Federal Communications Commission (FCC) Chair Ajit Pai recently announced plans to open a rulemaking proceeding to take a fresh look at the 5.9GHz band. In this new proceeding, the FCC will consider whether and how to allow sharing in the 5.9GHz band between dedicated short-range communication, gigabit Wi-Fi and cellular vehicle-to-everything technologies.
The National Agency for Industrial Safety and the Protection of the Environment in the Hydrocarbons Sector recently published NOM-001-ASEA-2019 (NOM-001) in the Federal Official Gazette. NOM-001's main aims are to establish criteria to classify the special types of waste produced in the hydrocarbons sector and establish which of these must be subject to a management plan, as well as determine the contents of special management and hazardous waste management plans.
The Federal Electricity Commission recently published draft terms of reference for a new tender procedure in which 50,000km of two strands of dark fibre will be allocated for the provision of free internet services to all citizens under the so-called 'Internet for All' project. Specialist opinions on the project's feasibility have been mixed, and the president has stated that if no winner is published in the near future, he will create a government agency to provide internet services throughout the country.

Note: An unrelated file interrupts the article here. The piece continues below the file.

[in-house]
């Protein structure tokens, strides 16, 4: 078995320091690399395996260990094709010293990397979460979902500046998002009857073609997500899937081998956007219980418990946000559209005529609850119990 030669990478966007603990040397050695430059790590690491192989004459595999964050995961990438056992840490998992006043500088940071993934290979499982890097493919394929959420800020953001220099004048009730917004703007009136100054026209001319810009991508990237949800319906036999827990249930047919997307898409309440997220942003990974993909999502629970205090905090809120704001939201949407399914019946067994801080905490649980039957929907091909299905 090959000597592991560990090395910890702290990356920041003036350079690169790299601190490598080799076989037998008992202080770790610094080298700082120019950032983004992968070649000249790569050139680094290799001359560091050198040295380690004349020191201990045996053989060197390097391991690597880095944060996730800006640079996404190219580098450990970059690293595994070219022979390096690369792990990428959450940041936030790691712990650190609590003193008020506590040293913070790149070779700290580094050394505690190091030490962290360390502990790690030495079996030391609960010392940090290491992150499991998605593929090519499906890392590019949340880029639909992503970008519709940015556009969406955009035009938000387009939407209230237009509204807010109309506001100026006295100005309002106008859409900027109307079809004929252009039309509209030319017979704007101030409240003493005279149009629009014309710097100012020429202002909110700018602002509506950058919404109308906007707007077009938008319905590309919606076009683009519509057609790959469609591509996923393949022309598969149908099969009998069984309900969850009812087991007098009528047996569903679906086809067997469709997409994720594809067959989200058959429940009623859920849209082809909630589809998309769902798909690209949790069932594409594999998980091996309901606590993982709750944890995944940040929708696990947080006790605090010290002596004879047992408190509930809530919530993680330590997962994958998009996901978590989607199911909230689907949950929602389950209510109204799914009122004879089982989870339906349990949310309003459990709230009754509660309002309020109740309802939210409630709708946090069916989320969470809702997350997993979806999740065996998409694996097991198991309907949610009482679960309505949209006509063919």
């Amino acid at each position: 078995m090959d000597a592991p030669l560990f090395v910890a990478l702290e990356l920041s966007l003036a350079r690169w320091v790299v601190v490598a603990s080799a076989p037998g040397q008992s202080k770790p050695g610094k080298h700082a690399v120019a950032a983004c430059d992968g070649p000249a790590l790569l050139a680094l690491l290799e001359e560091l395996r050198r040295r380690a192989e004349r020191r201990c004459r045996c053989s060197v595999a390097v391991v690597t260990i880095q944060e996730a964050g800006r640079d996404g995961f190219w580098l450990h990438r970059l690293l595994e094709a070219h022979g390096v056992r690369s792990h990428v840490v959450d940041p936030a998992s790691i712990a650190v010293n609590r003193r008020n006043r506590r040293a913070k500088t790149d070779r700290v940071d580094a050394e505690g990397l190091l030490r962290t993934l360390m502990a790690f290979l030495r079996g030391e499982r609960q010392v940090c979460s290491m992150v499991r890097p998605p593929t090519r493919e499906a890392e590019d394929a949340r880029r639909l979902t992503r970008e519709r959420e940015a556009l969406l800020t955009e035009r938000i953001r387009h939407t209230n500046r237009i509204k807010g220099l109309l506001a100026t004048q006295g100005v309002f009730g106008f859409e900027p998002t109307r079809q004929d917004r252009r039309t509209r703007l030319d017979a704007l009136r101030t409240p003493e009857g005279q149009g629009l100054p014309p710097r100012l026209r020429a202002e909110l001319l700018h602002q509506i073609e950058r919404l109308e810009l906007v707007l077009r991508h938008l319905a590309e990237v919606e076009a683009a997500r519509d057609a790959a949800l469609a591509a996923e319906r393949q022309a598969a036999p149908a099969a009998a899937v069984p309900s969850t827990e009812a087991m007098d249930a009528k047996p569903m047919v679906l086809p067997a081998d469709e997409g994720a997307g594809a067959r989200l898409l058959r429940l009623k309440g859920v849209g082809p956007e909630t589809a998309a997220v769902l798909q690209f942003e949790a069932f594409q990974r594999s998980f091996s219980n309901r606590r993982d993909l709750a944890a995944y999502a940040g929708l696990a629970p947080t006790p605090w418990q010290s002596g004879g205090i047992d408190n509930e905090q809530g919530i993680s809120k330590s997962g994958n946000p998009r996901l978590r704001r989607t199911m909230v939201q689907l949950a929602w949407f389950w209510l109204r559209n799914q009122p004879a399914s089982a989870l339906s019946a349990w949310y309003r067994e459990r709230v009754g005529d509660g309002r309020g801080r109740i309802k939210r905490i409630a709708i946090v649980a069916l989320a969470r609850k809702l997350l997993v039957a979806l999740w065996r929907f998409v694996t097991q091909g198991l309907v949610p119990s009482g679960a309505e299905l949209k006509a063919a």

The government recently approved a legislative decree on clinical trials that introduces changes to several provisions of the existing national regulation on clinical trials. At present, clinical data obtained in Italy from non-profit clinical trials cannot be used for commercial purposes. Moreover, pharmaceutical companies funding non-profit research cannot claim ownership of data and results obtained from such research, irrespective of any agreement with the non-profit entity. This may now change.